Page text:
Visualize values for different Riemann sums and use these values to estimate the area of a region.
- Learn that for a continuous nonnegative function f, there is one interpretation of the definite integral f(x)dx from a to b, the area of the region R, bounded above by the graph of y = f(x), below by the x-axis, and by the lines x = –a and x = –b
- Visualize and compute values for three different Riemann sums: left-hand endpoint, right-hand endpoint, and midpoint, and use these values to estimate the area of a region R
- Learn about the nature of these estimates as the number of rectangles increases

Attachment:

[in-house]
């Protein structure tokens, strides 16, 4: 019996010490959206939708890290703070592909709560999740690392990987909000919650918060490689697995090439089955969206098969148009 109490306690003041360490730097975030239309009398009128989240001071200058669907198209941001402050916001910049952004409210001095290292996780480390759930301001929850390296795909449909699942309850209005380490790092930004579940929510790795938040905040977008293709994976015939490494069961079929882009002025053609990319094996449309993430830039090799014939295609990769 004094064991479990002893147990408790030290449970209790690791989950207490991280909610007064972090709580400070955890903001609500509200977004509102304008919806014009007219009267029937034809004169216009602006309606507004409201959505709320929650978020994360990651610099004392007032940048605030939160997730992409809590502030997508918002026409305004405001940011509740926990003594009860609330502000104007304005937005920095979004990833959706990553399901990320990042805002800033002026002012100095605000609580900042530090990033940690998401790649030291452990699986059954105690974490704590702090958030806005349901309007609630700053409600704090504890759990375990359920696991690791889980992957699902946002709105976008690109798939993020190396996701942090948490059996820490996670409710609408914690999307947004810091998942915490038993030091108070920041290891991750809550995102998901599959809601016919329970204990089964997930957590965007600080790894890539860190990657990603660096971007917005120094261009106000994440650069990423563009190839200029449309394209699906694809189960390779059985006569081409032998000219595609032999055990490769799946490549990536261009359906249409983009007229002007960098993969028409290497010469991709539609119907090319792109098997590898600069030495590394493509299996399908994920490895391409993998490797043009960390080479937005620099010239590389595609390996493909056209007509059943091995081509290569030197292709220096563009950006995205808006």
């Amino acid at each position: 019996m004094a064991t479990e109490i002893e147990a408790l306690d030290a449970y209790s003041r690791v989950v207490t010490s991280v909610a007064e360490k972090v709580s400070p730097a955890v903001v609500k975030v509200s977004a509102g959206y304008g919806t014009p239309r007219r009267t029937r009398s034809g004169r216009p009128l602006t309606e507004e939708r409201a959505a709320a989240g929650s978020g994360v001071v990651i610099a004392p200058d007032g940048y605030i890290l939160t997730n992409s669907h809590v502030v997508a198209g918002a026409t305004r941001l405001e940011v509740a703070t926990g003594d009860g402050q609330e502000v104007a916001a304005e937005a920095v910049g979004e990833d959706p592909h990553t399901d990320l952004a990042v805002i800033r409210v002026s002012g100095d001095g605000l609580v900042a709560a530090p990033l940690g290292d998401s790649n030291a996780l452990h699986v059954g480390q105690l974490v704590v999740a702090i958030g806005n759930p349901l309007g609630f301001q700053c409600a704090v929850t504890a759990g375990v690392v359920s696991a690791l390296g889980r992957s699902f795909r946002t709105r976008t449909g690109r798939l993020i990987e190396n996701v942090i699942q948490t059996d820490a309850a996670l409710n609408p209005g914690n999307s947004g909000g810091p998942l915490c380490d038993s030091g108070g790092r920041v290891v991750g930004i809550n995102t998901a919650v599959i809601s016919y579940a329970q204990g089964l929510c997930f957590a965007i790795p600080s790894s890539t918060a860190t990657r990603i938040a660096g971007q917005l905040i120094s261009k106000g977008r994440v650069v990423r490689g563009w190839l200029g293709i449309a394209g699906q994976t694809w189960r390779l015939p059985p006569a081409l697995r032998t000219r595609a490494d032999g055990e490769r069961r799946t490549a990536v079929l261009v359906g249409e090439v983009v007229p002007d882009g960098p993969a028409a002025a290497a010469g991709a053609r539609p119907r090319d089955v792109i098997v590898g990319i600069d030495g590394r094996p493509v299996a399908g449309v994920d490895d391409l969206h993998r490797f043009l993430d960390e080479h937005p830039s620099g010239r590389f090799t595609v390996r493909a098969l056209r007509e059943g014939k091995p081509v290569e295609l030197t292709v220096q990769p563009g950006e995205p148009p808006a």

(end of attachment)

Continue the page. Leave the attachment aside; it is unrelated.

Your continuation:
- Consider other functions and relate these Riemann sums to function characteristics
- Riemann sum
- Left-hand endpoint, right-hand endpoint, and midpoint sum
- Area of a plane region
- Underestimate, overestimate
- Definite integral
About the Lesson
This lesson involves three Riemann sums used to estimate the area of a plane region. As a result, students will:
- Conjecture about each estimate as the number of rectangles increases.
- Conjecture about each estimate in relation to certain characteristics of the function.
- Consider the magnitude of the error in each approximation.
- Conjecture about other geometric figures that might produce better estimates.